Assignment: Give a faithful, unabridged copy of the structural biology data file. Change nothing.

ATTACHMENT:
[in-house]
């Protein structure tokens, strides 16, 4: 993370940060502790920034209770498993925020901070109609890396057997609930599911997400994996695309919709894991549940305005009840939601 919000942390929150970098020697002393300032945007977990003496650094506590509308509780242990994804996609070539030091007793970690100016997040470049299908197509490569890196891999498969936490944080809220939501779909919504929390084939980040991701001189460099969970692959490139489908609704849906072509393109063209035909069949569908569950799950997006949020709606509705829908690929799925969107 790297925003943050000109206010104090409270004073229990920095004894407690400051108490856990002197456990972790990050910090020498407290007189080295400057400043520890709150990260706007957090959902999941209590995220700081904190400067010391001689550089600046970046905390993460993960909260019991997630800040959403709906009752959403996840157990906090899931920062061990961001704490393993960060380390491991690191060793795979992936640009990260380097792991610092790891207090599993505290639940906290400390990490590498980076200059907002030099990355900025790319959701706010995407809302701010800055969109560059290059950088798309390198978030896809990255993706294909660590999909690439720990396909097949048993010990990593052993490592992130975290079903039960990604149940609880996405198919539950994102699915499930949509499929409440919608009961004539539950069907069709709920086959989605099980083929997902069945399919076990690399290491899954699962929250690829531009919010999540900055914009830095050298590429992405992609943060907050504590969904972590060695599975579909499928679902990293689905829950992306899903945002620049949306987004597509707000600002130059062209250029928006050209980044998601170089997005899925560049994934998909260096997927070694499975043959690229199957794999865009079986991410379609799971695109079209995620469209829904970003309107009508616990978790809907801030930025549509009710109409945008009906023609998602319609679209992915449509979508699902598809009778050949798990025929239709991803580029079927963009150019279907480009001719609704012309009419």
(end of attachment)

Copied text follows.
[in-house]
């Protein structure tokens, strides 16, 4: 993370940060502790920034209770498993925020901070109609890396057997609930599911997400994996695309919709894991549940305005009840939601 919000942390929150970098020697002393300032945007977990003496650094506590509308509780242990994804996609070539030091007793970690100016997040470049299908197509490569890196891999498969936490944080809220939501779909919504929390084939980040991701001189460099969970692959490139489908609704849906072509393109063209035909069949569908569950799950997006949020709606509705829908690929799925969107 790297925003943050000109206010104090409270004073229990920095004894407690400051108490856990002197456990972790990050910090020498407290007189080295400057400043520890709150990260706007957090959902999941209590995220700081904190400067010391001689550089600046970046905390993460993960909260019991997630800040959403709906009752959403996840157990906090899931920062061990961001704490393993960060380390491991690191060793795979992936640009990260380097792991610092790891207090599993505290639940906290400390990490590498980076200059907002030099990355900025790319959701706010995407809302701010800055969109560059290059950088798309390198978030896809990255993706294909660590999909690439720990396909097949048993010990990593052993490592992130975290079903039960990604149940609880996405198919539950994102699915499930949509499929409440919608009961004539539950069907069709709920086959989605099980083929997902069945399919076990690399290491899954699962929250690829531009919010999540900055914009830095050298590429992405992609943060907050504590969904972590060695599975579909499928679902990293689905829950992306899903945002620049949306987004597509707000600002130059062209250029928006050209980044998601170089997005899925560049994934998909260096997927070694499975043959690229199957794999865009079986991410379609799971695109079209995620469209829904970003309107009508616990978790809907801030930025549509009710109409945008009906023609998602319609679209992915449509979508699902598809009778050949798990025929239709991803580029079927963009150019279907480009001719609704012309009419």